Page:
After losing too many bikes, hackathon coder creates map of stolen bikes

Screen Shot 2014-02-28 at 11.58.04 AMHere’s an example of someone channeling their anger at bike thieves into something valuable. Local coder Chip attended a recent Code for Seattle hackathon and used his experience losing bikes to thieves to inspire a project: An interactive map of bike theft locations.

The map is not fully functional as is, but it’s a good proof of concept.

From his blog post about the experience:

Upon arriving breakfast was served. After grabbing coffee and donuts and mingled for a little, we headed to the main room for Open Data Talks. It opened my eyes that there has been great progress — organizations and individuals are working to make the government’s data more transparent. When Neil whom represents The City of Seattle was giving his talk about metadata at https://data.seattle.gov, the word “stolen bicycle” suddenly flashed in my mind. I had this idea of working on the website about raising awareness about bike thieves after my bicycle get stolen for the third time.

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5 Responses to After losing too many bikes, hackathon coder creates map of stolen bikes

  1. Peri Hartman says:

    This is interesting from an awareness point of view. But what does it really mean? More people leave bikes unlocked in these locations? More people frequent these location, all other factors equal? Thieves frequent these locations more?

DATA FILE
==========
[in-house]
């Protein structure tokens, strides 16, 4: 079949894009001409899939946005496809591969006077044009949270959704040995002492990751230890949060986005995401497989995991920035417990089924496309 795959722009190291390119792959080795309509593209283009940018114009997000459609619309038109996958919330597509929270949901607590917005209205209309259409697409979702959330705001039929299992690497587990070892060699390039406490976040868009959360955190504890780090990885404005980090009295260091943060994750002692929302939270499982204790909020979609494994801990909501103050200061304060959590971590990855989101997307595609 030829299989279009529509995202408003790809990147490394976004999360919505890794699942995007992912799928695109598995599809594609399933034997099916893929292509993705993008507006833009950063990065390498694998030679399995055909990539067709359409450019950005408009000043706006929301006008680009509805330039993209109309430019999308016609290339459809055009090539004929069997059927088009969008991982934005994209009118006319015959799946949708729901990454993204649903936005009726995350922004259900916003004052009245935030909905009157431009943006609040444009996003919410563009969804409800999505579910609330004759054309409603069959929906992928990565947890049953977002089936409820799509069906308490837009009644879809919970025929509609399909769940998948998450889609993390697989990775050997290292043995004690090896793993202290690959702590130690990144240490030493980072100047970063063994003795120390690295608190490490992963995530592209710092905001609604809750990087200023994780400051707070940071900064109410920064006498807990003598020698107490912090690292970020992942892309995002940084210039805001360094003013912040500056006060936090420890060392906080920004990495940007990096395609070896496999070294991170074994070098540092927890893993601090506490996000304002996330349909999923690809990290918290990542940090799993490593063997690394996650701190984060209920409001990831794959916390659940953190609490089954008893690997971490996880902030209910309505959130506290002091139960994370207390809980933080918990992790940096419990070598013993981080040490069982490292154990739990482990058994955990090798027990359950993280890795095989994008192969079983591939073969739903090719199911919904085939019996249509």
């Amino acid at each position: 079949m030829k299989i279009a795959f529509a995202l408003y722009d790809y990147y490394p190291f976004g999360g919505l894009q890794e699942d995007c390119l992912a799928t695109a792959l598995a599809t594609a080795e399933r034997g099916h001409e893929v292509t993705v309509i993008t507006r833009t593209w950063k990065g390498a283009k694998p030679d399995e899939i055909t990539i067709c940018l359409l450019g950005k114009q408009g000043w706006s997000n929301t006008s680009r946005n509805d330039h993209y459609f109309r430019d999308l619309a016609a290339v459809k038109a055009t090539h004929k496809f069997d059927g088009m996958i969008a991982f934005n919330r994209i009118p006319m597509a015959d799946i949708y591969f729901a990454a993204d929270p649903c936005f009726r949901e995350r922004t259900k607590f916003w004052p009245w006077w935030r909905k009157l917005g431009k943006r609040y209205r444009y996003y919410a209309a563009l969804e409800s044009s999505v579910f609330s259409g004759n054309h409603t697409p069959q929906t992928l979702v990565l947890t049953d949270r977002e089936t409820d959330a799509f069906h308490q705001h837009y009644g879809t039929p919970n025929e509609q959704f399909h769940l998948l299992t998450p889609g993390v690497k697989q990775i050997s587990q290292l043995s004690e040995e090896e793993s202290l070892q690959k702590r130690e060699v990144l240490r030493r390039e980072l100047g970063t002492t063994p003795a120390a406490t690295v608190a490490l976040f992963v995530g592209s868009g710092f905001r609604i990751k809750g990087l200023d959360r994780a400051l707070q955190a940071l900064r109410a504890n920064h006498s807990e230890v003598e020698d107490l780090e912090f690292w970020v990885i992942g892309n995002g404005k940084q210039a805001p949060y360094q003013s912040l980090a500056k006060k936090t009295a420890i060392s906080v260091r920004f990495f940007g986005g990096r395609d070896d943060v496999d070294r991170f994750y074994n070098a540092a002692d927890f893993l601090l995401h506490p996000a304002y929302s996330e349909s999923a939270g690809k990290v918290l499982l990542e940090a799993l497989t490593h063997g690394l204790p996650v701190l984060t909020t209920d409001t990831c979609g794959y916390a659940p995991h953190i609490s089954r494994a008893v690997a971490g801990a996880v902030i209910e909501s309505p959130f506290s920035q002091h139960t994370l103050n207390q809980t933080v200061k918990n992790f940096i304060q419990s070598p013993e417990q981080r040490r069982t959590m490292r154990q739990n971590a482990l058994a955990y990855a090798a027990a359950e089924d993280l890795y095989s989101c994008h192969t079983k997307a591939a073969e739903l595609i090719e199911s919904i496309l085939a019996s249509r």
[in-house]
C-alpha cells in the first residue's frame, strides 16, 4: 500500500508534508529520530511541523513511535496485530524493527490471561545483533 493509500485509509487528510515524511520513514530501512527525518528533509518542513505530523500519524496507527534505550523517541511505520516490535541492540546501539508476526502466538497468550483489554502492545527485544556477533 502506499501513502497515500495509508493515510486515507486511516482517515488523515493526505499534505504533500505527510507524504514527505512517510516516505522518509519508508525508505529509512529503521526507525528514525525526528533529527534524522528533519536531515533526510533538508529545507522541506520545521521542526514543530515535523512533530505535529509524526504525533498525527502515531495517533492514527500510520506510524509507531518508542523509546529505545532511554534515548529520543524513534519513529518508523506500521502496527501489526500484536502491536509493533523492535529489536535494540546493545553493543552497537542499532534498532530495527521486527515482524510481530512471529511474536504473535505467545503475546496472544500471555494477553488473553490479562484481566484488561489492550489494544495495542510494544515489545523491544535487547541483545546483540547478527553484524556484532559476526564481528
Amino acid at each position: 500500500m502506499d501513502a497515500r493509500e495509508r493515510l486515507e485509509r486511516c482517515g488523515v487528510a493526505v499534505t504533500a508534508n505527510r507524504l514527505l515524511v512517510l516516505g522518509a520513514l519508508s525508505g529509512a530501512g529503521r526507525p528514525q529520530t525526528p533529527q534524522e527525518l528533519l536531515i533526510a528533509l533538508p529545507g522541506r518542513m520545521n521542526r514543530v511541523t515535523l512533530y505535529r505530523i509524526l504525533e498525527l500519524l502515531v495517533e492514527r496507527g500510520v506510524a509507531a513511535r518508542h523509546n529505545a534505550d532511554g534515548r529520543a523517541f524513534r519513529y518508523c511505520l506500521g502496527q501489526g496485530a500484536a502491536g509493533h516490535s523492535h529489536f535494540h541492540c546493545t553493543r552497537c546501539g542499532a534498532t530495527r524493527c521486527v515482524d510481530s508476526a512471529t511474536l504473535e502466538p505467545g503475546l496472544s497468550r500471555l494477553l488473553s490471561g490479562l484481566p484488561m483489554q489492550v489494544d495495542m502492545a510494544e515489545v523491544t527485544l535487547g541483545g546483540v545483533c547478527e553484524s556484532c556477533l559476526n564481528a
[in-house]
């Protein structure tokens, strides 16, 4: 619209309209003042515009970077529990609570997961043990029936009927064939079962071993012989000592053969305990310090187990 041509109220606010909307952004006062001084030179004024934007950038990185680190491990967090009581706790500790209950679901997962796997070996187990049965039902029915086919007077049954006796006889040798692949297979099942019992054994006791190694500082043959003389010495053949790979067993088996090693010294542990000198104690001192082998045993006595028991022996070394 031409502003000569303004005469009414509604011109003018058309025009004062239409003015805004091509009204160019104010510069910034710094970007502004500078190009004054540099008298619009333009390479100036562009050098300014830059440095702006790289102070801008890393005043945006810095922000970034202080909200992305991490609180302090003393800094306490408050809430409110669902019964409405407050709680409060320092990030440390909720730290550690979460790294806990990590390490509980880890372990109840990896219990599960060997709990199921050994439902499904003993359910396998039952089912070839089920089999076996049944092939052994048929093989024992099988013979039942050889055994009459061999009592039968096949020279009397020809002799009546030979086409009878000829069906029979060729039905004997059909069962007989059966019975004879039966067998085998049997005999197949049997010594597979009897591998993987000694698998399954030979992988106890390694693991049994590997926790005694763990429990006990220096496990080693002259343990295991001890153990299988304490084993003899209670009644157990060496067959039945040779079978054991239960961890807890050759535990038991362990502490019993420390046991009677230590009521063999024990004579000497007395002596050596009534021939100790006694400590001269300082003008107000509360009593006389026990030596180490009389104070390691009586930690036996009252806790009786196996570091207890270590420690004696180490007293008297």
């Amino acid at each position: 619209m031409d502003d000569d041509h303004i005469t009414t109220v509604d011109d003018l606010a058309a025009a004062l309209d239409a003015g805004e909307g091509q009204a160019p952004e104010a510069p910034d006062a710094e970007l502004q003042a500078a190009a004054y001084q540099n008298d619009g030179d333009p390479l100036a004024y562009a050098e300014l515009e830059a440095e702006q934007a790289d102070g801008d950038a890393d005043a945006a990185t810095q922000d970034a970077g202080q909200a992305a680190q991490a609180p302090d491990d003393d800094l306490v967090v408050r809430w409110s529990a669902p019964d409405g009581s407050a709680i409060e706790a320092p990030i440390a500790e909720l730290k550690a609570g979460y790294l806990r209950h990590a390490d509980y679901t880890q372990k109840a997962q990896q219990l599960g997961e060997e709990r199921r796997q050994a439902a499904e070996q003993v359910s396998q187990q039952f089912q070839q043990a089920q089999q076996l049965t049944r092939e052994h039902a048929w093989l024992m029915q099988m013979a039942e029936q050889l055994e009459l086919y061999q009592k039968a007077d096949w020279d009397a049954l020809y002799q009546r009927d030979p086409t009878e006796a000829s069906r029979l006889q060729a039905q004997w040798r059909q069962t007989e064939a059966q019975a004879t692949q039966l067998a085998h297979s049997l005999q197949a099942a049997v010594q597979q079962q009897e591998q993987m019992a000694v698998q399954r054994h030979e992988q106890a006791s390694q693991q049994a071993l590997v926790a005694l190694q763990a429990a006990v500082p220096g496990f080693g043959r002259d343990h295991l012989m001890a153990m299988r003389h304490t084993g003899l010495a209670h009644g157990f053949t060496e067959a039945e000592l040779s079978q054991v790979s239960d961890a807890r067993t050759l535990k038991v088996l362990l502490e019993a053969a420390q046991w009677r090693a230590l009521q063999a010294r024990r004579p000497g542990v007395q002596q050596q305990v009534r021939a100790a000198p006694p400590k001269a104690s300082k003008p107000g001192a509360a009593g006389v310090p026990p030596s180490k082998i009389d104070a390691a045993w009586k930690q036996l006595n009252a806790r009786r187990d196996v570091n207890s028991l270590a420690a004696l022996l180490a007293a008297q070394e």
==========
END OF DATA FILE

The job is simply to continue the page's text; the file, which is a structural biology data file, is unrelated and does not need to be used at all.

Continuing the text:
2. jessica says:

    re: Peri–
    I don’t really see any spatial trends in the dots that would let you identify which places have more bike thefts, and especially since not all bike thefts will be reported and show up here, I don’t think it “really means” anything in terms of trends, but it just shows how common bike thefts are.

  3. Josh says:

    Interesting, but it might have wider impact if it weren’t a stand-alone project. Perhaps develop an automated data feed to add these thefts to the existing bike theft, accident, and hazardous conditions map at http://bikewise.org/ ?

  4. Chip says:

    @Peri: I agree with you that the stolen bikes map project is a half-baked project from its intention, because my team and I have only around 4 hours from developing ideas to execute it during the hackathon. Raising awareness is one thing, but we also found out that people post their stolen bikes on Craigslist, and we were wondering why. Probably there’s not a good alternative solution out there now?

    @jessica: Yes I second that. But also currently we have no way of finding out whose bicycles got recovered from the Seattle.gov website. It will be really helpful to see the green pins signifying resolved issue and red pins for unresolved ones. Unfortunately we can’t do that now.

    @Josh: Thanks for sharing the website! I didn’t know Cascade is doing similar things as well, and it’s a good start. One of the cons about hackathons is that most of the projects get left out after the event, so it’s definitely helpful to extend the discussion. Maybe it will be good if we can get all the major local bike shops and cycling community in Seattle to create a main website for this service, and make it an open source project. I am eager to contribute :)

    Warmest regards,
    Chip

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